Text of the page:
A National Cancer Institute-designated Comprehensive Cancer Center

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City of Hope Radiation Oncology - Arcadia

 
To make an appointment or for more information, please contact us at 626-574-3657.
 
City of Hope Radiation Oncology – Arcadia
301 W. Huntington Drive, Arcadia
 
City of Hope is now providing radiation oncology services in Arcadia (at the previous Arcadia Methodist Hospital site).   
 
Working closely with Arcadia Methodist, one of Southern California’s premier hospitals, City of Hope expands its ability to provide care to patients in the community.  City of Hope Radiation Oncology is committed to providing quality radiation therapy services.
 

Arcadia Radiation Oncology

City of Hope Radiation Oncology - Arcadia

 
To make an appointment or for more information, please contact us at 626-574-3657.
 
City of Hope Radiation Oncology – Arcadia
301 W. Huntington Drive, Arcadia
 
City of Hope is now providing radiation oncology services in Arcadia (at the previous Arcadia Methodist Hospital site).   
 
Working closely with Arcadia Methodist, one of Southern California’s premier hospitals, City of Hope expands its ability to provide care to patients in the community.  City of Hope Radiation Oncology is committed to providing quality radiation therapy services.
 
Quick Links
Radiation Oncology Treatments
 
Watch:   Jeffrey Wong, M.D., chair of the Department of Radiation Oncology describes the innovative treatment and technology options for cancer patients.
City of Hope provides academic instruction for physicians in our Radiation Oncology Residency Program - a four-year Accreditation Council for Graduate Medical Education accredited. The overall goal of the program is to train physicians to be outstanding radiation oncologists and to provide graduates with a solid foundation in translational and clinical research.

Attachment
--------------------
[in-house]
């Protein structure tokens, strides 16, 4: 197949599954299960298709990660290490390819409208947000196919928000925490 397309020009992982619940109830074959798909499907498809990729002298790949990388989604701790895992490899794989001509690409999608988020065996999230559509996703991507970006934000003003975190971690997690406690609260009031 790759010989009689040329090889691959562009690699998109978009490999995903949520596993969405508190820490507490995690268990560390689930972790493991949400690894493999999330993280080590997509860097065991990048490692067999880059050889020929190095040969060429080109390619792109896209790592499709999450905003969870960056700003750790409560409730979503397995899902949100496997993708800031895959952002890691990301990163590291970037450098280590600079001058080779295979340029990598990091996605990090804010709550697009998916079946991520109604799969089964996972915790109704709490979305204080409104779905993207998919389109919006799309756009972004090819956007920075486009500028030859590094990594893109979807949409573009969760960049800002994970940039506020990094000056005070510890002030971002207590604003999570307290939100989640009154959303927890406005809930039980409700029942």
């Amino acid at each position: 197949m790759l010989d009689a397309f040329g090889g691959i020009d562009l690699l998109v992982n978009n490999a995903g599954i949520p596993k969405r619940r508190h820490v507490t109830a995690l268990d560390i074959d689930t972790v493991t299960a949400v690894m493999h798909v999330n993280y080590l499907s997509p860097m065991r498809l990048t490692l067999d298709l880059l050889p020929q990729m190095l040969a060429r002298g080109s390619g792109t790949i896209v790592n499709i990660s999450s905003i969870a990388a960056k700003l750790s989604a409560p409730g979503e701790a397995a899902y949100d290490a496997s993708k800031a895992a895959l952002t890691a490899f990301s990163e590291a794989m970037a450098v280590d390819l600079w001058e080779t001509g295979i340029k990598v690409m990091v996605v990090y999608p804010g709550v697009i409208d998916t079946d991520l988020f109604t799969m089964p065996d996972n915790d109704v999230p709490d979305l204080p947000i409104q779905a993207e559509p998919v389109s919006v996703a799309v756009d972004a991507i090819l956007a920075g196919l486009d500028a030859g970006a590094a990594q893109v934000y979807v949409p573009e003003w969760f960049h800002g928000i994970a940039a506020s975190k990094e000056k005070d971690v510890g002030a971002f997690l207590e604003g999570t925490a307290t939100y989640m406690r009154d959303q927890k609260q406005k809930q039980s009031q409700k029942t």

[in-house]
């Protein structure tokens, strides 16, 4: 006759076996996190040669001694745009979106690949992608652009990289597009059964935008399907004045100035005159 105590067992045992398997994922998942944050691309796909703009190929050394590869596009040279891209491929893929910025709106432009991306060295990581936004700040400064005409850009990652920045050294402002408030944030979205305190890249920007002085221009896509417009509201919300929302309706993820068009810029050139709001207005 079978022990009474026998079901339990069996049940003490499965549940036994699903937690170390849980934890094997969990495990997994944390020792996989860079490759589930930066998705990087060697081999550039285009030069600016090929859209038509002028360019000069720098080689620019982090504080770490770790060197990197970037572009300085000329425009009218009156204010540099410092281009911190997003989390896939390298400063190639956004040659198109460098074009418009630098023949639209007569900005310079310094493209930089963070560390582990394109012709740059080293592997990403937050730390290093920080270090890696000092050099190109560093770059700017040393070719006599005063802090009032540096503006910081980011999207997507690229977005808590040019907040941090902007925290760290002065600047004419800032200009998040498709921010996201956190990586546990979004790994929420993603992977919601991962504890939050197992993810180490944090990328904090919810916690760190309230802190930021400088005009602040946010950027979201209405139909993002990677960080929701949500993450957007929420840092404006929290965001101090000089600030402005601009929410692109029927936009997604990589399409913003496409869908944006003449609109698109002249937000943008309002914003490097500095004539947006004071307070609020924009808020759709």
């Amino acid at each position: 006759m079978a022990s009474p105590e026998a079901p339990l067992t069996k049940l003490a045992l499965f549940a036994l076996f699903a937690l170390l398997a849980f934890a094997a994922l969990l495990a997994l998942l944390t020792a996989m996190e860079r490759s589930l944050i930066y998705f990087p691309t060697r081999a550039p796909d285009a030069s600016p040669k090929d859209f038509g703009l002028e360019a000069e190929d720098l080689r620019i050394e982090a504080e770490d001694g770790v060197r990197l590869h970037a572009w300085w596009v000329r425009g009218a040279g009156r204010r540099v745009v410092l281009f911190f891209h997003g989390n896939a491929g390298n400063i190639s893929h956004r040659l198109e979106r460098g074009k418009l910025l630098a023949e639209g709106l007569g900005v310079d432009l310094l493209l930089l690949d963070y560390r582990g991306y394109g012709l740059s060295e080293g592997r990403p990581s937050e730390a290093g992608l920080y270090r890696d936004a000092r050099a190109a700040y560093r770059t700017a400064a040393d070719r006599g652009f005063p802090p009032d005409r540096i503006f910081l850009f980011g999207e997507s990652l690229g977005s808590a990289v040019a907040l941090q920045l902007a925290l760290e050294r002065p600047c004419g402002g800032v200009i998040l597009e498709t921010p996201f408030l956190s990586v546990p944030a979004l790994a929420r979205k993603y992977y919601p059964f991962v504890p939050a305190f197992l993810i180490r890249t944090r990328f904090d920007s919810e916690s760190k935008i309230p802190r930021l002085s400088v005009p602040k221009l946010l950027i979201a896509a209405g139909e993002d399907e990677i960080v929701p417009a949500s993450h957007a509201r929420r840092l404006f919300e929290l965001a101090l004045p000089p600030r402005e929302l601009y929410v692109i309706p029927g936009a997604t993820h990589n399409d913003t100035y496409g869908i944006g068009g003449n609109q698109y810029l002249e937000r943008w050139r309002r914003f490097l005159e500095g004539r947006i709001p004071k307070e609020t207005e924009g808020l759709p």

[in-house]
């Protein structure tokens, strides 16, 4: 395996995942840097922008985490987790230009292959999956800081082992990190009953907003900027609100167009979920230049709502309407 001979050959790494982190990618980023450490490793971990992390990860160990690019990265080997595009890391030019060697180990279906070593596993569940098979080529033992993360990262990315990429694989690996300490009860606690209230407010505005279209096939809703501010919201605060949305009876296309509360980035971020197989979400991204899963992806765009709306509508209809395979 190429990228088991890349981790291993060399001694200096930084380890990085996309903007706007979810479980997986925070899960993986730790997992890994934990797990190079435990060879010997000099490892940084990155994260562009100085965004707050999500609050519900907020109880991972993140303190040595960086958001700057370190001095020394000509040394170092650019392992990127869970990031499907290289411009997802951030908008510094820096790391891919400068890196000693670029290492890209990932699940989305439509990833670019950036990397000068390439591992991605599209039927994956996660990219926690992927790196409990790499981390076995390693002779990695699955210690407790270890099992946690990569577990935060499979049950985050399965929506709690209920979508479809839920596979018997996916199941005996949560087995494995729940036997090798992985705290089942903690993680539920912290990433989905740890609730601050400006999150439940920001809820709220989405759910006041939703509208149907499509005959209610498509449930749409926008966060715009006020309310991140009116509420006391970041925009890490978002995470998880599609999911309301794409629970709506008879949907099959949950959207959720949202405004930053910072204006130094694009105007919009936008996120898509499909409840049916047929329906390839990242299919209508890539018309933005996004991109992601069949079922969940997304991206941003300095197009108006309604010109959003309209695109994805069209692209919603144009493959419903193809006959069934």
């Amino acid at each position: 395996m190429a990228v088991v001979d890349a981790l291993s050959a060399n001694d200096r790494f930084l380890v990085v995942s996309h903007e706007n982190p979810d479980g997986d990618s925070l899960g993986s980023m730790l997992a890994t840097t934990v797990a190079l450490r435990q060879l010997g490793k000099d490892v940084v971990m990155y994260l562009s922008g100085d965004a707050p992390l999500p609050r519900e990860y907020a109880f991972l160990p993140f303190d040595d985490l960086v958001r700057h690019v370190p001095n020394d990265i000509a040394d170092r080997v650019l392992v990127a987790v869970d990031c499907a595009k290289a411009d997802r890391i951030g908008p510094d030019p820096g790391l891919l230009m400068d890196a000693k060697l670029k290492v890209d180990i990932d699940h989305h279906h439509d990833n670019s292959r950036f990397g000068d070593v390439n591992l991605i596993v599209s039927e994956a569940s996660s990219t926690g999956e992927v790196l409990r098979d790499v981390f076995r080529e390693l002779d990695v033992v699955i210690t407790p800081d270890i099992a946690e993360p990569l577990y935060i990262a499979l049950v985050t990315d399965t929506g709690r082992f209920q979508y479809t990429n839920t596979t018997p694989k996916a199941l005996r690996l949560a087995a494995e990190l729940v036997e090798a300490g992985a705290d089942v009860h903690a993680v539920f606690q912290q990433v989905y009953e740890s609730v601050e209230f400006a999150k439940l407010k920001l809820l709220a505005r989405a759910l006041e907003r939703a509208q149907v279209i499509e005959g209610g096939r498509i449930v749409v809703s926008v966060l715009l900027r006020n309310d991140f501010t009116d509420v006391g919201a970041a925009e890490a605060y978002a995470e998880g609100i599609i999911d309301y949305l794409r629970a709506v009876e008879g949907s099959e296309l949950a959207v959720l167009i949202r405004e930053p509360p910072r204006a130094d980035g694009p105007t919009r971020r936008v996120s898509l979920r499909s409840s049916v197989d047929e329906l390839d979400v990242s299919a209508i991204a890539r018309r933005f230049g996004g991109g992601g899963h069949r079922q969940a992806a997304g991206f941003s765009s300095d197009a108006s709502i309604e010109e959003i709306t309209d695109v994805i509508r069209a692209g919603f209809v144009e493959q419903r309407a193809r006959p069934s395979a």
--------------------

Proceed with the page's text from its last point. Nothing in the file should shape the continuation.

This program is designed to offer a full curriculum that incorporates both didactic and clinical elements that are reflective of contemporary practice in radiation therapy today.
 
Virtual Tour of City of Hope


NEWS & UPDATES
  • The outlook and length of survival has not changed much in the past 25 years for patients suffering from an aggressive form of pancreatic cancer known as pancreatic ductal adenocarcinoma (PDAC). These patients still have few options for therapy; currently available therapies are generally toxic and do not incre...
  • “With bladder cancer, the majority of patients that I see can be cured,” said urologist Kevin Chan, M.D., head of reconstructive urology at City of Hope. “The challenge is to get patients the same quality of life that they had before surgery.” To meet this challenge, Chan and the urologic team at City of Hope [...
  • Already pioneers in the use of immunotherapy, City of Hope researchers are now testing the bold approach to cancer treatment against one of medicine’s biggest challenges: brain cancer. This month, they will launch a clinical trial using patients’ own modified T cells to fight advanced brain tumors. One of but a...
  • Brain cancer may be one of the most-frightening diagnoses people can receive, striking at the very center of who we are as individuals. Further, it often develops over time, causing no symptoms until it’s already advanced. Listen to City of Hope Radio as Behnam Badie, M.D., director of the Brain Tumor Pro...